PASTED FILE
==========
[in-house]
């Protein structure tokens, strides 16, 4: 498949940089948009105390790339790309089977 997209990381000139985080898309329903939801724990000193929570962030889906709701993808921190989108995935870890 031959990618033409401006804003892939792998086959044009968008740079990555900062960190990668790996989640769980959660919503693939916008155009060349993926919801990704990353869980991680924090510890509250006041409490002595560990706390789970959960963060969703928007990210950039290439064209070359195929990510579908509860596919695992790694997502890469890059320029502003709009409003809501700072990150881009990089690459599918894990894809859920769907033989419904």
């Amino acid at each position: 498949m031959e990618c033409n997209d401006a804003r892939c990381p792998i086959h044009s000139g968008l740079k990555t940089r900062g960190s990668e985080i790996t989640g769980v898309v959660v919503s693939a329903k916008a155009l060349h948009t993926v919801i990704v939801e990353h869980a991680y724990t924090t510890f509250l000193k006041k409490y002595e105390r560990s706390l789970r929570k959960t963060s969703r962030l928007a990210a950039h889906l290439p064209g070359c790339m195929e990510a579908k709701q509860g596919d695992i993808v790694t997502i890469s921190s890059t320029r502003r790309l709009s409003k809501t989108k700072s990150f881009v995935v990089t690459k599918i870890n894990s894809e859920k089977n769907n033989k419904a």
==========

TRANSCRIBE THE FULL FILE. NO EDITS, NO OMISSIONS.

[in-house]
């Protein structure tokens, strides 16, 4: 498949940089948009105390790339790309089977 997209990381000139985080898309329903939801724990000193929570962030889906709701993808921190989108995935870890 031959990618033409401006804003892939792998086959044009968008740079990555900062960190990668790996989640769980959660919503693939916008155009060349993926919801990704990353869980991680924090510890509250006041409490002595560990706390789970959960963060969703928007990210950039290439064209070359195929990510579908509860596919695992790694997502890469890059320029502003709009409003809501700072990150881009990089690459599918894990894809859920769907033989419904």
């Amino acid at each position: 498949m031959e990618c033409n997209d401006a804003r892939c990381p792998i086959h044009s000139g968008l740079k990555t940089r900062g960190s990668e985080i790996t989640g769980v898309v959660v919503s693939a329903k916008a155009l060349h948009t993926v919801i990704v939801e990353h869980a991680y724990t924090t510890f509250l000193k006041k409490y002595e105390r560990s706390l789970r929570k959960t963060s969703r962030l928007a990210a950039h889906l290439p064209g070359c790339m195929e990510a579908k709701q509860g596919d695992i993808v790694t997502i890469s921190s890059t320029r502003r790309l709009s409003k809501t989108k700072s990150f881009v995935v990089t690459k599918i870890n894990s894809e859920k089977n769907n033989k419904a």